Maybe it was the recent Crisco printable that helped me build my stockpile of shortening. Or maybe it was the way Jessica Chastain's character in The Help responded in awe to learning about the myriad of ways Crisco could be used that got me thinking about its application in my own home. Either way, here are some alternative uses for Crisco that will have you using this product for more than just frying and baking:

 

1. Use on squeaky hinges

Have an annoying door that rubs or a cabinet that squeaks? All out of WD-40 because you were using it on so many other things? Lightly apply a layer of Crisco to the metal hinge, and work it back and forth by opening and closing the door until the noise disappears.

2. Kiss those cockroaches goodbye

Make a paste of equal parts Crisco and Borax. Apply it to flat items from your recycle box, like plastic lids, cardboard squares, or shallow aluminum tins. Place in an area where annoying critters have taken up residence (garage, under the sink, etc.). This cheap, non-toxic alternative to expensive sprays and unsafe chemicals will make them disappear in no time.

3. Use it to lube a lock

If you have to maneuver a key back and forth in a lock to get it to open, it may be time to clean it. Place a little Crisco on the key, and pull it back and forth a few times in the lock. The friction should cause some Crisco to deposit inside the lock, lubing it and forcing any gunk that's inside to slide away. Just wipe the excess off your key before placing it back in your purse or pocket.

4. Make a "magic" letter bag

Take a cue from my child's preschool teacher, who struggles to get kids to learn to write upper and lowercase letters: make a cheap version of a Magna Doodle board using Crisco and a zip-top bag. Add 1/3-1/2 cup of Crisco to a zip-top bag (the measurement doesn't have to be exact) and press it closed. Add some duct or mailing tape to the top of the bag so that it can't be reopened. Place the bag on a flat surface, working the Crisco into an even layer. Kids can then use their fingers to "write" and erase letters of the alphabet one by one (note: hair gel can also be substituted and works well for this low-cost activity).

5. Use it on a Slip 'N Slide

Is the kids' Slip 'N Slide a little worse for wear this season? Give them a handful of Crisco and let them go to town adding some "slide" back into their toy. Rub it into any worn spots of all over the middle for a big boost of speed (and fun!) sliding.

6. Shine those headlights

When bugs and debris cloud your car's headlights, spread some Crisco on the outside, let it sit for a minute, then wipe away the gunk with an old cloth. Do the same on your car's license plates — it removes all kinds of messy buildup with ease.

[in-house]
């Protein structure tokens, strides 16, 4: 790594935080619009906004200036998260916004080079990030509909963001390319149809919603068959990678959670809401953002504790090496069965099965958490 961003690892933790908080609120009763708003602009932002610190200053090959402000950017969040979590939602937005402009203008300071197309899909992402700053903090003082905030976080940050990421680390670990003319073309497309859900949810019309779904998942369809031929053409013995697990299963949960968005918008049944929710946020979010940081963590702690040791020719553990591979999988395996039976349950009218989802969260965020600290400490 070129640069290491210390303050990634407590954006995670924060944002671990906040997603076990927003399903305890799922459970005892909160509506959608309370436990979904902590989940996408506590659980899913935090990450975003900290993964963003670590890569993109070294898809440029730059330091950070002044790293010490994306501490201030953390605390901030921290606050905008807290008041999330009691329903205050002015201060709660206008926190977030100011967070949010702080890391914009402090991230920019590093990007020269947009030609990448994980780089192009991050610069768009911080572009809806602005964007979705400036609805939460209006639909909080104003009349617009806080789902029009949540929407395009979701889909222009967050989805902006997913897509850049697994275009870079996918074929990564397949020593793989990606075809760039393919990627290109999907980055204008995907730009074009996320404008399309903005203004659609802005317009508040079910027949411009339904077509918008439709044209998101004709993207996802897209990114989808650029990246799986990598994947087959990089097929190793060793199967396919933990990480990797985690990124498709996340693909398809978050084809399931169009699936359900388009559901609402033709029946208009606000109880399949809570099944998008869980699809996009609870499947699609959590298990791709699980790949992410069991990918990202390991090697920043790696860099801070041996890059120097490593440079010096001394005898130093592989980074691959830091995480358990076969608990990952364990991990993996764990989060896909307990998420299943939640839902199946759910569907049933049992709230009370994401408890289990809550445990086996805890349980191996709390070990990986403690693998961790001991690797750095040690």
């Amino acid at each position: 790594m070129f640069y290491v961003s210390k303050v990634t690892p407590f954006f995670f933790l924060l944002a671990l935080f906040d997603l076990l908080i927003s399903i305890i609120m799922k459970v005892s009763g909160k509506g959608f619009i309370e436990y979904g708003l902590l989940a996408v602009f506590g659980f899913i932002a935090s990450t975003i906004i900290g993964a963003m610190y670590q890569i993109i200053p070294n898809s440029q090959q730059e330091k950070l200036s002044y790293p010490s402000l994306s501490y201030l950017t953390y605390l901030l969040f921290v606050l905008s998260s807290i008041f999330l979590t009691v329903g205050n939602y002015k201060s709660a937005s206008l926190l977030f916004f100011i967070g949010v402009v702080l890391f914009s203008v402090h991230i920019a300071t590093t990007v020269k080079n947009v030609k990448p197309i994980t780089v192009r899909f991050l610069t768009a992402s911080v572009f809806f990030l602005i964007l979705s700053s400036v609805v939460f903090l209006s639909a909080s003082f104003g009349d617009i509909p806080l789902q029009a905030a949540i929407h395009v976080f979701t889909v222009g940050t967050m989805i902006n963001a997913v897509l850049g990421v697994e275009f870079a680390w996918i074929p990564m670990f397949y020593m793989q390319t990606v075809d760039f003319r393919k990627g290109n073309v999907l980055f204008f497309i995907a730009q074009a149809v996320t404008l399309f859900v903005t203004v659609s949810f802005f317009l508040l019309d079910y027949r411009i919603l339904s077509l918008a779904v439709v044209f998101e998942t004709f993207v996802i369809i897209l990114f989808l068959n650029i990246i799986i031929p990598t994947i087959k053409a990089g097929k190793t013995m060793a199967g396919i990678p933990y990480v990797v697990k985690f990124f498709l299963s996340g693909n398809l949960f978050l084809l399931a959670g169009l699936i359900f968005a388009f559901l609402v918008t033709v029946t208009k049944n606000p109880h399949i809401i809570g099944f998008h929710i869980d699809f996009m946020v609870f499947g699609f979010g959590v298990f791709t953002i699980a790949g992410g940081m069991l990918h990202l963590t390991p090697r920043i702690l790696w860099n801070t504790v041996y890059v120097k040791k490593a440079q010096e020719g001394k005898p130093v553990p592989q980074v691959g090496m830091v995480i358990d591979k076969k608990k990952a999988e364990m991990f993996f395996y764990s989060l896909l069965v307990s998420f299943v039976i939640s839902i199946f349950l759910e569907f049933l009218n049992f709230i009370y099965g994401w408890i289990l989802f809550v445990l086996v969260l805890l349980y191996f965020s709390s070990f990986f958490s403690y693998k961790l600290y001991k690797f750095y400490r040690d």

7. Use it to grease a pan

Instead of a costly spray oil like Pam, use what your grandmother used when she needed to grease a baking sheet: Crisco. Apply a thin layer with a repurposed butter wrapper or piece of Saran wrap. Dust lightly with flour. Whether baking brownies in a glass pan, preparing a Bundt cake pan, or dropping cookies onto a flat sheet, a canister of Crisco will stretch much further than an aerosol spray can.

8. Use it to remove gum, wax, and more from hair

Whether it's a wad of chewing gum in bangs, a lollipop stuck to the back of a ponytail, or wax on an adult from a facial hair removal attempt gone wrong (all actual occurrences in my home!), a bit of Crisco worked into hair can remove just about anything. Just finish the job with a good shampooing afterwards.

9. Make a survivalist candle

In a blackout, a long-burning candle is essential. Don't have one? Don't panic. You can make one from—you guessed it—a canister of Crisco! Simply add a taper candle (or actual wick, if you happen to have one) into the middle of the canister, light, and enjoy a candle that will last 45 days when burned for eight hours a day. Now that's a wonderful DIY survivalist staple! Note: be cautious of lighting the flame too near the cardboard outside, as that can catch on fire and burn.

10. Use it on dry skin

Crisco provides an easy way to get rid of dry patches of skin on problem areas like elbows, cuticles and heals. Rub a generous amount (maybe it's the foodie in me, but I love using butter-flavored Crisco for the smell) into the dry skin at night, and cover with a cloth (socks for feet, cotton gloves for hands, and an old Ace bandage around a joint like elbows or knees). In the morning, your skin will be smooth! Wipe away any excess or wash gently with soap and water to remove, and have clean, super-soft skin.

11. Tame an unruly brow

Have a couple of eyebrow hairs that won't stay down? Add a fine swab of Crisco to the hair and brush it back into place with an old, soft toothbrush. Voila! No more angry brow!

 

With your brow tamed, your skin soft, and your door jambs now noiseless, you can enjoy the many ways a simple 48-ounce canister of a kitchen staple has been so incredibly useful around your home.